Published Feb 01, 2015Eddie Pepitone has the passionate anger of a civil rights protester combined with the endearing charm of a beat up teddy bear. Bursting on stage wearing a black trilby and a bright red t-shirt, he quickly got the tepid audience into fits of laughter with a diatribe about the Liam Neeson movie Taken. Fervently, he painted a vivid picture of his blissful satisfaction as he watched Neeson torture the kidnapper, and abstractly transformed the story into Neeson fighting against everyone that hurt Pepitone, including his horrible ex-girlfriend. Then, just as the tension heightened, Pepitone paused. "Thank you for coming, by the way," he said sincerely in a relaxed tone. The audience laughed heartily.
This is what Pepitone does best: he alternates between letting his rage spin into absurdity and revealing his sweet soul hiding below layers of frustration and disappointment. After a brief riff on how he feels free to be flawed in the context of Toronto's brutal weather, Pepitone returned to the subject of Taken to rant about the ridiculousness of the sequels. "By Taken 9, they'll take his dick. Liam Neeson will have no kid, no wife, no extended family, no house, no furniture, no clothes. And then he'll just stand there naked, holding a box of paperclips."
As Pepitone performs, it's easy to see why he got nicknamed "The Bitter Buddha." In addition to his incredible fury, he often endorsed the vegetarian nutrition associated with commercialized Buddhism: "You've gotta juice," Pepitone said calmly. "It doesn't have to be kale. You can juice old photographs. You can juice a DVD. Just make sure to JUICE." Similarly, Pepitone's inner hippie came through in his left-wing narratives. In his closer, he concocted a brilliant vision of The Price Is Right where an anxious young woman tries to guess the price of the Iraq War while crowd members yelled out sickeningly large statistics. The result was a skilful combination of haunting and hilarious.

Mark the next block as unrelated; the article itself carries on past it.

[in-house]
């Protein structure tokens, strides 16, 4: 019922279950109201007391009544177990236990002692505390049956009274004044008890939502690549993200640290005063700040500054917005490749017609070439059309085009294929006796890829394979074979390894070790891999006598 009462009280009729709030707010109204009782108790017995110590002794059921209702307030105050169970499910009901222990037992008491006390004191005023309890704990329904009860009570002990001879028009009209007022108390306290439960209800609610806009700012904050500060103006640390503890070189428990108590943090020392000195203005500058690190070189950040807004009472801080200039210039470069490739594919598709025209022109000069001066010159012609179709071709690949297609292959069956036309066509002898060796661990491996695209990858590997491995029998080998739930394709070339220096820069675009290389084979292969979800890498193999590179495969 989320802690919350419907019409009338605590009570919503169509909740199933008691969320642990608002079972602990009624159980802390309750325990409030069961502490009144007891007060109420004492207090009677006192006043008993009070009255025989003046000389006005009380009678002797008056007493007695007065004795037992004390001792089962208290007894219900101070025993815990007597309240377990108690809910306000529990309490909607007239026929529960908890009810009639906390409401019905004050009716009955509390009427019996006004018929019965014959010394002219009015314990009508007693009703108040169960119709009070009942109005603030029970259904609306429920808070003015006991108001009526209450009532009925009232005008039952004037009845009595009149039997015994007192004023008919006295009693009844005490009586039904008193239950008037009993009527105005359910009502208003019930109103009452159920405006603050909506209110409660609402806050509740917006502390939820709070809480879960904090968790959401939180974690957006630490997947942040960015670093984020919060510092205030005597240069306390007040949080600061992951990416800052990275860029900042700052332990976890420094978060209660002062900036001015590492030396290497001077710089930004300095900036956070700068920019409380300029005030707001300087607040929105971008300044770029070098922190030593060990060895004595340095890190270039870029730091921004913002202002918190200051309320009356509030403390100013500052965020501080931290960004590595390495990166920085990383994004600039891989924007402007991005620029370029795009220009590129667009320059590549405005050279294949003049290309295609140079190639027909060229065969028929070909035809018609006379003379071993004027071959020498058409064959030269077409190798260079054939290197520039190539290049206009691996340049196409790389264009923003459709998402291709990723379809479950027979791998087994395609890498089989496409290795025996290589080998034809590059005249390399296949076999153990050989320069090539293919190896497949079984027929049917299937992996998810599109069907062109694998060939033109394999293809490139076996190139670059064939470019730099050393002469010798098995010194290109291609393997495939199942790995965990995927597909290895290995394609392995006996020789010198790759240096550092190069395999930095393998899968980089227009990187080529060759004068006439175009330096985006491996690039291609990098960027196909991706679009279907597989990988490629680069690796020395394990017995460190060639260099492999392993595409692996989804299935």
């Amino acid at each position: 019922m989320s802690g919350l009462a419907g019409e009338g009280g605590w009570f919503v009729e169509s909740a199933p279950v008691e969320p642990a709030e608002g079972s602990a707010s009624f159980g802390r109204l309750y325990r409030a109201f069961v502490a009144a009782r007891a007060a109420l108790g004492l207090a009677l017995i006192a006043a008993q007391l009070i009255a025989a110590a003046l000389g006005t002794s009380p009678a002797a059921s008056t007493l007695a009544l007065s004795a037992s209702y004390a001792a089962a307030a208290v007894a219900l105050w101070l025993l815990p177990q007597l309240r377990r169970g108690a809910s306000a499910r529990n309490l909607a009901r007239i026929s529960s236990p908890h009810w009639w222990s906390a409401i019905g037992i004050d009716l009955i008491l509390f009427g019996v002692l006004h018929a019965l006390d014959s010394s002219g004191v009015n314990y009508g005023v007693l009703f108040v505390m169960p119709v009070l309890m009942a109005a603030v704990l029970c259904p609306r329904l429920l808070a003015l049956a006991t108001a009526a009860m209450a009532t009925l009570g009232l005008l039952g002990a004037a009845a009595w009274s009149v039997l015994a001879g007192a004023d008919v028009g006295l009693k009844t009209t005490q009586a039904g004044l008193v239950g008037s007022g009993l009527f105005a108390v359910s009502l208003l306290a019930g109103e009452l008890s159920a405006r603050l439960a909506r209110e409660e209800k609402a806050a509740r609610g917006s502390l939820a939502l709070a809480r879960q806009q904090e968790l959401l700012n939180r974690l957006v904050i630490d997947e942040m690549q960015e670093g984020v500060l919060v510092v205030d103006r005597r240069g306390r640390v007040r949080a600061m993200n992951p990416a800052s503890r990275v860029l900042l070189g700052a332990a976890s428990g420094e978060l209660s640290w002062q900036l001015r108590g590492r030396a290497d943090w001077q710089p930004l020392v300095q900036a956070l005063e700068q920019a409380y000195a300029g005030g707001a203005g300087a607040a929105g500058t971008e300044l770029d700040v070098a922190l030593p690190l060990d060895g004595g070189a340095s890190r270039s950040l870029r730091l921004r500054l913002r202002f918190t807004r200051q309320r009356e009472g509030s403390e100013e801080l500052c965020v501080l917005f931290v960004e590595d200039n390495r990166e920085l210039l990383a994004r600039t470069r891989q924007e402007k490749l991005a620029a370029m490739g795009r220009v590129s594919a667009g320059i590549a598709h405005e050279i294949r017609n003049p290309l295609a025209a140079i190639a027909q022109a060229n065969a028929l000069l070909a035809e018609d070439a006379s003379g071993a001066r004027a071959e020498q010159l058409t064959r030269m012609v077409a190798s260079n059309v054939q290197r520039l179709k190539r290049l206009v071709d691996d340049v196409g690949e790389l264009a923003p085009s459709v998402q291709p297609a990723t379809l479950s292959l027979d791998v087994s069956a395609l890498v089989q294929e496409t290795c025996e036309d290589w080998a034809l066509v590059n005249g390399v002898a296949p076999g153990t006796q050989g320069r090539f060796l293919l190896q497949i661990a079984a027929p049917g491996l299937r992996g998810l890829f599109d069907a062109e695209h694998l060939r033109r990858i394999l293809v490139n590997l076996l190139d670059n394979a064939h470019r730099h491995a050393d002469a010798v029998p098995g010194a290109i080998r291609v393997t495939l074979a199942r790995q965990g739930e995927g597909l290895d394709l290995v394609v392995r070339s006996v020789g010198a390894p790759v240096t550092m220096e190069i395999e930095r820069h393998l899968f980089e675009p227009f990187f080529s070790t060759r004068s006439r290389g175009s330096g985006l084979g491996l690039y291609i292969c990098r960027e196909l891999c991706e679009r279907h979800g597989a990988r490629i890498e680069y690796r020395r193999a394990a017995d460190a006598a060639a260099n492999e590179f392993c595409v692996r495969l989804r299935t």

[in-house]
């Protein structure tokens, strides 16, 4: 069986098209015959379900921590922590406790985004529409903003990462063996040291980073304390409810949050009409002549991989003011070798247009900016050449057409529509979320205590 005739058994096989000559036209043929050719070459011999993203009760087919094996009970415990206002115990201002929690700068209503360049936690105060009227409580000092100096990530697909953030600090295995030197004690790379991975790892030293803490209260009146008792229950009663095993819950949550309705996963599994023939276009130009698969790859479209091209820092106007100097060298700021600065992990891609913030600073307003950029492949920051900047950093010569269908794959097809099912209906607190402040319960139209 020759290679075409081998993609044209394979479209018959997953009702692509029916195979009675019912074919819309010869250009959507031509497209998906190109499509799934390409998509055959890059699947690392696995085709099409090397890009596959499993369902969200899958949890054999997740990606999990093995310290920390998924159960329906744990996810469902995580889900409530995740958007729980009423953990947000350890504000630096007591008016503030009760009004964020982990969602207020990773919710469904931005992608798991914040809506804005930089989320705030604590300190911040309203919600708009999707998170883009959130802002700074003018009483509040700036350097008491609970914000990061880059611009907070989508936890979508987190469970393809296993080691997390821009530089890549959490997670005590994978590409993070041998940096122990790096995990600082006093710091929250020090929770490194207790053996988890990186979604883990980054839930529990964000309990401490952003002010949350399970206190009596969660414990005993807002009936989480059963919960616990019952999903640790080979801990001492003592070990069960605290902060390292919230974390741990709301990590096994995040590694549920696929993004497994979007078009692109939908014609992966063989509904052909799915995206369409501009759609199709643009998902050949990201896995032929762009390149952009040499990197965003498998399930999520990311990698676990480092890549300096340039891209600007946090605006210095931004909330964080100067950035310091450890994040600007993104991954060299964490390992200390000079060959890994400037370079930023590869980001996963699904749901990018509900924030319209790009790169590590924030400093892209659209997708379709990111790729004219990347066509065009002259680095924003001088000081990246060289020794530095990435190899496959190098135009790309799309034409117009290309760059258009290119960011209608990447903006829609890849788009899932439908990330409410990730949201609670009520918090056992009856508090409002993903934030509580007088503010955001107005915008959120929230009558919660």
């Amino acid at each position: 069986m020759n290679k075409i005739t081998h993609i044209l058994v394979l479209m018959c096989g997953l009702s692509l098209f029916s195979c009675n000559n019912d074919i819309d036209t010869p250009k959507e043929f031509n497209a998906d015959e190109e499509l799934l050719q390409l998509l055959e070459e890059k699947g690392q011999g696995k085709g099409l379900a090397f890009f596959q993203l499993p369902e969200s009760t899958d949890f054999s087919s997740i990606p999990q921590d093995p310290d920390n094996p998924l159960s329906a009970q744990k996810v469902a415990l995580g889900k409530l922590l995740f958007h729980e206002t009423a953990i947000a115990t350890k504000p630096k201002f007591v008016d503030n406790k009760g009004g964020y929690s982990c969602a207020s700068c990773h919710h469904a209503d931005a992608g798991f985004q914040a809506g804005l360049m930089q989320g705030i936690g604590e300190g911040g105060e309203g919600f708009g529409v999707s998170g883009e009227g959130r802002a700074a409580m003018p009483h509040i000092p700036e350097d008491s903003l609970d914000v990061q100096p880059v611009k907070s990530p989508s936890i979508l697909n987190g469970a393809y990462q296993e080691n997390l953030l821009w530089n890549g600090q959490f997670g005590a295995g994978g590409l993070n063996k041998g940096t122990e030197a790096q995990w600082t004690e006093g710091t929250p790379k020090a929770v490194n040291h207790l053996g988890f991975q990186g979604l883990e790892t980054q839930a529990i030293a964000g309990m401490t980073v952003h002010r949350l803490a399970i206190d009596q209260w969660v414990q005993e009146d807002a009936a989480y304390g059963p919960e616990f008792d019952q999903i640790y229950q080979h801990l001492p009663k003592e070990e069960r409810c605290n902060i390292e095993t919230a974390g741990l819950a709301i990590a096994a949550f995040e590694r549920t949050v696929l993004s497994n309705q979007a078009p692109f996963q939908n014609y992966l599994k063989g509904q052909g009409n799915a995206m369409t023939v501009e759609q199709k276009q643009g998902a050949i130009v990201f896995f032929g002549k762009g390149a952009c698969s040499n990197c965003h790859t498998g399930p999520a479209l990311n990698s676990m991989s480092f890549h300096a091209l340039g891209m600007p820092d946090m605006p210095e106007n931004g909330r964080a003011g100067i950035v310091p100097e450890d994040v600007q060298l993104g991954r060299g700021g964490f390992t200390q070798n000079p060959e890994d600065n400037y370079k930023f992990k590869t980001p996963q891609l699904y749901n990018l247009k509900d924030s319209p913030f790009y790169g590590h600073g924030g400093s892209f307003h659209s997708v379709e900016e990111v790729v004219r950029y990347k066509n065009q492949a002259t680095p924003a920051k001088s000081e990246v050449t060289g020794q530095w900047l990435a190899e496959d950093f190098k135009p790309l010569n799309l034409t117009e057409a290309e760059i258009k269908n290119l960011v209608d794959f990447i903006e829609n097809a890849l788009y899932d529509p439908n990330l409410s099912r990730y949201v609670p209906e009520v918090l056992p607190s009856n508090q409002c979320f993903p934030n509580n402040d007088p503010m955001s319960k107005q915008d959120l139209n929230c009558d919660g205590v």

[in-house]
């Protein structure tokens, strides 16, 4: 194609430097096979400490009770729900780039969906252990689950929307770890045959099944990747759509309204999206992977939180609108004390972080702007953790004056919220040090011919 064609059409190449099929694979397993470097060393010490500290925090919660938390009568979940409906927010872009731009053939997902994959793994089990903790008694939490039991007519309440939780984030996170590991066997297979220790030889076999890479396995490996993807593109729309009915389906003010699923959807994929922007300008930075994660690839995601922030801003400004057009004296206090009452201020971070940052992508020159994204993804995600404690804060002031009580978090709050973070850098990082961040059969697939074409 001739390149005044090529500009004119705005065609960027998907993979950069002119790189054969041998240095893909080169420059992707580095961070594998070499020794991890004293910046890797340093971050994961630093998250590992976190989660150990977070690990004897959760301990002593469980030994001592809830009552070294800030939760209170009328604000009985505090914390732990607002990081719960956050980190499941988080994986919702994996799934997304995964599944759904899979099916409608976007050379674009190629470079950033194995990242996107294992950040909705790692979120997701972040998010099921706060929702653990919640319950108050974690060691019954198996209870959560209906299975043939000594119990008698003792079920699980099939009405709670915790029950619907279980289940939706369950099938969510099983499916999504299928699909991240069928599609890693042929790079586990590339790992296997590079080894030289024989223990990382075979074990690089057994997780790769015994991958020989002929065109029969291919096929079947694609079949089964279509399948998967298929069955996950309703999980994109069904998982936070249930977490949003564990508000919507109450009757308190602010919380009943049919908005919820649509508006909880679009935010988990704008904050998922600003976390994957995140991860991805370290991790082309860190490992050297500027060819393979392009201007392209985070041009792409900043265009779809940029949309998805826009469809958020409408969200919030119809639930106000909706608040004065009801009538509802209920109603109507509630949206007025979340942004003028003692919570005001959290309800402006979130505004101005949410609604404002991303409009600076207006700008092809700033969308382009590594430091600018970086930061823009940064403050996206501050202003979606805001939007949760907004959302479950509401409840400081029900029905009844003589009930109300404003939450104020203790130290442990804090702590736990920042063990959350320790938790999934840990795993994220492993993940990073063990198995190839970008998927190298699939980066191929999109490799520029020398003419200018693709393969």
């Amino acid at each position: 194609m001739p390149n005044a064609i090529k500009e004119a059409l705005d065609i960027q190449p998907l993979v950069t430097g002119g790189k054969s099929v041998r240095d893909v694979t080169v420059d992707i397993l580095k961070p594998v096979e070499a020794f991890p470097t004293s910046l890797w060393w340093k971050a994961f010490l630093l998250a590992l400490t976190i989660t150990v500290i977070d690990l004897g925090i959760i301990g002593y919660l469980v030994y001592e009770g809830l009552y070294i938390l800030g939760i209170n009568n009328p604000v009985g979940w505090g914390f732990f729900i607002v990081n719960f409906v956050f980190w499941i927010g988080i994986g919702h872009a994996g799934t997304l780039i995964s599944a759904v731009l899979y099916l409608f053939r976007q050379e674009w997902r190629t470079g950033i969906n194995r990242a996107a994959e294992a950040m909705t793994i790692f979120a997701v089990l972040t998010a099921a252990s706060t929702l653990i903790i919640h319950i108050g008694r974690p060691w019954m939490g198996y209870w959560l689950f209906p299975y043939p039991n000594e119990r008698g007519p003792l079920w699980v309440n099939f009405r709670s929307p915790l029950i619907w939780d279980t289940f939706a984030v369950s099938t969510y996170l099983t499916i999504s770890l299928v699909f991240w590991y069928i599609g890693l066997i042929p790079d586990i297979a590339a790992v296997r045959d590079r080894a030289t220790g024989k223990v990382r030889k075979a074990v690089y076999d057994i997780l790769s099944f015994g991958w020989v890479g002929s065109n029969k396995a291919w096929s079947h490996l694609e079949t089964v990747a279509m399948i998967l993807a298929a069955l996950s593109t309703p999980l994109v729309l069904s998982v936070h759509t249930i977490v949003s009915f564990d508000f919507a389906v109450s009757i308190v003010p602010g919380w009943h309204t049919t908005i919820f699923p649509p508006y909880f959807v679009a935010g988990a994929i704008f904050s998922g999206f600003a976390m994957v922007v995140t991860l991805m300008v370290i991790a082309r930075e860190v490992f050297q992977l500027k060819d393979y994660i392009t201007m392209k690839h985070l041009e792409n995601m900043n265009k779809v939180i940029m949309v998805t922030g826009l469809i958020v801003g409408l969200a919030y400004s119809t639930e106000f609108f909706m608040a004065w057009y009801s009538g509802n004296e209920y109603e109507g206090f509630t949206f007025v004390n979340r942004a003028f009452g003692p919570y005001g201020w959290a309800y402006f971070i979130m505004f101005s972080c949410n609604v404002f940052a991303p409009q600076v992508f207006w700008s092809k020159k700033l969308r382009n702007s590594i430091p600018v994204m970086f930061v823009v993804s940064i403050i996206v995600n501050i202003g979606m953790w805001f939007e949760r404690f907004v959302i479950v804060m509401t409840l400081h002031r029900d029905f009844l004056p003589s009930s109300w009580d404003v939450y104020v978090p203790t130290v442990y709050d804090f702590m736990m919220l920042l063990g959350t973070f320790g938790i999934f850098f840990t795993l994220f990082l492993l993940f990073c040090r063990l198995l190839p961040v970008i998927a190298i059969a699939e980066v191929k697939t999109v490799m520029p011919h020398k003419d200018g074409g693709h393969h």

Unfortunately, not all of the comedians of the night were of Pepitone's calibre. James Hardwick was daring, but unpolished and a bit insensitive, while Nick Flanagan was awkward and under-rehearsed. Fortunately, the other two comedians were decent. Host Rob Mailloux's edgy material was hit and miss with the shy 7 p.m. crowd, but his candour about the audience's responses was very funny. Additionally, Simon King brought some incredibly dense material and explosive energy to the show's lukewarm beginning. After King's set, Mailloux cleverly referred to King's performance as "45 minutes of material in 10 minutes," to which King playfully stuck his middle finger out from behind the curtain.
In summation, this show was a pleasure to see. Pepitone's act had a well-structured comedic arc, and his heartfelt delivery effortlessly enriched his brilliant material. However, the show wasn't flawless. Pepitone reused a few of his jokes from his 2011 special, the openers were inconsistent, and Pepitone tripped up on one of his punch lines. Nonetheless, this show was great thanks to King's hypnotizing barrage of acerbic wit, and Pepitone's mastery of oscillating between being wrathful and exposing his innocent, optimistic core.